General Motors’ 68-year-old Baltimore, Maryland, assembly plant is the only major GM factory earmarked for closing as part of the car maker’s tentative new agreement with the United Auto Workers, union local presidents were told by UAW bosses, Associated Press (AP) reported.

According to AP, the local officers were in Detroit on Sunday to hear highlights of the proposed four-year labour pacts announced last Thursday with GM, the last of the ‘Big Three’ United States car makers to reach an agreement, and with supplier Delphi Corporation.

According to a UAW-produced document prepared for the officers and obtained by The Associated Press, GM has identified three facilities for closing: the Baltimore plant, which has about 1,100 UAW workers; a powertrain plant in Saginaw, Michigan, with 378 employees; and the Argonaut Building, an ageing office structure in Detroit.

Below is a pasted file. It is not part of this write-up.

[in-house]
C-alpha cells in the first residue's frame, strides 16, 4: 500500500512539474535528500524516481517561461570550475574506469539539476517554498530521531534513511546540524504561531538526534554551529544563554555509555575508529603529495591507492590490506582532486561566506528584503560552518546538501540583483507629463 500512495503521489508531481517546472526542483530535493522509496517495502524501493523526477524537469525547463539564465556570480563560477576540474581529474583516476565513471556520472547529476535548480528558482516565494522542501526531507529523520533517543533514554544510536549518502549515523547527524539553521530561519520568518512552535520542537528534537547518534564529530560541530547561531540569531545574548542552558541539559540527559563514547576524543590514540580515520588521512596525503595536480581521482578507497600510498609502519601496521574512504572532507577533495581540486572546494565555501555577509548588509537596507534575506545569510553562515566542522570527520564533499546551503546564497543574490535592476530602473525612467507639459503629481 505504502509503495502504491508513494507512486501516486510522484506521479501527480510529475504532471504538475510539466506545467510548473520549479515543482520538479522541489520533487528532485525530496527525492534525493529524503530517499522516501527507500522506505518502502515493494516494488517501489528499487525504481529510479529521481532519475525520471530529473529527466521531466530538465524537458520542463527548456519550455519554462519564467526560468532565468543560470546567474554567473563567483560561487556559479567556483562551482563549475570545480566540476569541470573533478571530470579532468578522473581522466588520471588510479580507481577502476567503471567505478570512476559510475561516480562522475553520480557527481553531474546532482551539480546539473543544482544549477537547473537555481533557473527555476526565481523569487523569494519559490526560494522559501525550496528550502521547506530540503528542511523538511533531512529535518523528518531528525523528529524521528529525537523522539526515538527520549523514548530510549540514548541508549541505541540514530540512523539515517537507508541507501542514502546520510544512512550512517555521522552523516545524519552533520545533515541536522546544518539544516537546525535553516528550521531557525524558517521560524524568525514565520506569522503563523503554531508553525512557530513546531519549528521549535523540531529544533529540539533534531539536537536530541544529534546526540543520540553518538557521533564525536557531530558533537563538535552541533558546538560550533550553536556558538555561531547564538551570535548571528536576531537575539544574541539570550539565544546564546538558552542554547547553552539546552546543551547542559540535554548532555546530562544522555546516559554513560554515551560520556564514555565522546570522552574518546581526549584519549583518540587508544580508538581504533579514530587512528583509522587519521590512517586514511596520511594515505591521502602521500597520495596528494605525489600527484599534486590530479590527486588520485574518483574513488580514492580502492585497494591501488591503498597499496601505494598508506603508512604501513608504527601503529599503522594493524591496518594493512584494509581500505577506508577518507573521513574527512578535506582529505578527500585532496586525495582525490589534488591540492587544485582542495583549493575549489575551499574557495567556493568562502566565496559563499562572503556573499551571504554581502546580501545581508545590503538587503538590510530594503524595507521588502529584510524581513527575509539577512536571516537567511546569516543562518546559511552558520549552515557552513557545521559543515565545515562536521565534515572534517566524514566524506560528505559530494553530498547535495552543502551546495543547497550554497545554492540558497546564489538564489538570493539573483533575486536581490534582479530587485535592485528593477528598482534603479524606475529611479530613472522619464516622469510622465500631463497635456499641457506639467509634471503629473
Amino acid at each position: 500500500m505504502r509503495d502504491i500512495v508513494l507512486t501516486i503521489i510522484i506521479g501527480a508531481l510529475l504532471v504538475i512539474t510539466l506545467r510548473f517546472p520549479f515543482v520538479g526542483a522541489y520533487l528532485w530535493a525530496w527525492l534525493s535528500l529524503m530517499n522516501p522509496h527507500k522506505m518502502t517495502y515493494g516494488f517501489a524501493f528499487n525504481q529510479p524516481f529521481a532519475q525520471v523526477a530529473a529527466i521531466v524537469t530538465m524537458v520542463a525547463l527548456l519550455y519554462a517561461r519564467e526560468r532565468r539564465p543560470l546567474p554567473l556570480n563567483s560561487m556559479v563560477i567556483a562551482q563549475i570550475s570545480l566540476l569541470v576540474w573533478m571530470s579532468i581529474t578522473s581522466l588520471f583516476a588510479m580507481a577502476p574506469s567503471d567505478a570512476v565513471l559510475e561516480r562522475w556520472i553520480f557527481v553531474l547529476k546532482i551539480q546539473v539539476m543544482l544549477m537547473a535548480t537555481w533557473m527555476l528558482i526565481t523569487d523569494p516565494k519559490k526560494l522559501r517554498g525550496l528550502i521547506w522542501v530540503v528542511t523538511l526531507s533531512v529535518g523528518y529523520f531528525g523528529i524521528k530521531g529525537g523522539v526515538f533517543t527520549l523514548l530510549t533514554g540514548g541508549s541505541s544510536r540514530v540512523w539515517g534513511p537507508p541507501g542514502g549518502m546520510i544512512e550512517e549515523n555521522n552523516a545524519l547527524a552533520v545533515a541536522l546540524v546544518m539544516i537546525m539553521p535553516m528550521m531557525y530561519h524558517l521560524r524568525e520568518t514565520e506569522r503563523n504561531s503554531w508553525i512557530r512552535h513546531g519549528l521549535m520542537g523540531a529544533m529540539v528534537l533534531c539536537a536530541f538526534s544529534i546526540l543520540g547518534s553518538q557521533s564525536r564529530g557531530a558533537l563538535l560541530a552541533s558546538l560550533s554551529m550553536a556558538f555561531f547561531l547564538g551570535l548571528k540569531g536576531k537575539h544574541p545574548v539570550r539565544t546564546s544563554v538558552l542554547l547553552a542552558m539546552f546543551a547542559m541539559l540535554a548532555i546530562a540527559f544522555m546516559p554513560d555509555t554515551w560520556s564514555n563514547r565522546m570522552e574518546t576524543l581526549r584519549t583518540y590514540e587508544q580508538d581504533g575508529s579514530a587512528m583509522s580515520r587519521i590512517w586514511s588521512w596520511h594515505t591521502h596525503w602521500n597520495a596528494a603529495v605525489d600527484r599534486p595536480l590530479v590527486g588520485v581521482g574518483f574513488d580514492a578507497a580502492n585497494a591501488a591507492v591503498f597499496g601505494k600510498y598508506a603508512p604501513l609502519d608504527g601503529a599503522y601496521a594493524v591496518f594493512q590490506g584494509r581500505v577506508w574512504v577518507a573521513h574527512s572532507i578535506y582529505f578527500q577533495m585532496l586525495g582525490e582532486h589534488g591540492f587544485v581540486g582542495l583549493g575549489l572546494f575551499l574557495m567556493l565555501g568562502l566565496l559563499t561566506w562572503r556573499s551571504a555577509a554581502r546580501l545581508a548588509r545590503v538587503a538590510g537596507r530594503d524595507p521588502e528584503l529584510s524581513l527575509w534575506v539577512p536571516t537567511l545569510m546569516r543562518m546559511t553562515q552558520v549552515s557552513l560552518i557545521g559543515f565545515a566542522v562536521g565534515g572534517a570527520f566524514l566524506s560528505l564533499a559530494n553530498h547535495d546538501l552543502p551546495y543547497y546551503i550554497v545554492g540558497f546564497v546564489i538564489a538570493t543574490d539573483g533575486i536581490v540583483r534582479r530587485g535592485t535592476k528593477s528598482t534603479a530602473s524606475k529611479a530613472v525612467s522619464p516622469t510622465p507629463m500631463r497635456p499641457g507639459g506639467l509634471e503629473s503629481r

AP said that GM builds the Chevrolet Astro and GMC Safari vans in Baltimore and that the plant’s future was uncertain because GM had no work assigned to it beyond 2005 – when it is now scheduled to close.

During negotiations, Delphi, which was spun off from GM in 1999, proposed consolidating six facilities, the document obtained by AP says – the supplier proposed merging two plants in Flint, Michigan; its Tuscaloosa, Alabama, plant into an operation in Lockport, New York; and an Olathe, Kansas, facility into Fitzgerald, Georgia.

“The UAW resisted this proposal and Delphi withdrew it,” the UAW document says, according to Associated Press, adding: “Nevertheless, the company notified the union that it intends to raise the issue of potential consolidation of these facilities during the term of the 2003 agreement.”

Company representatives have declined to discuss details of the proposed pacts, AP said, noting that the proposed four-year contracts between the UAW and GM, Ford, Chrysler, Delphi and Visteon still require ratification by rank-and-file members, a process expected to take place in the next week.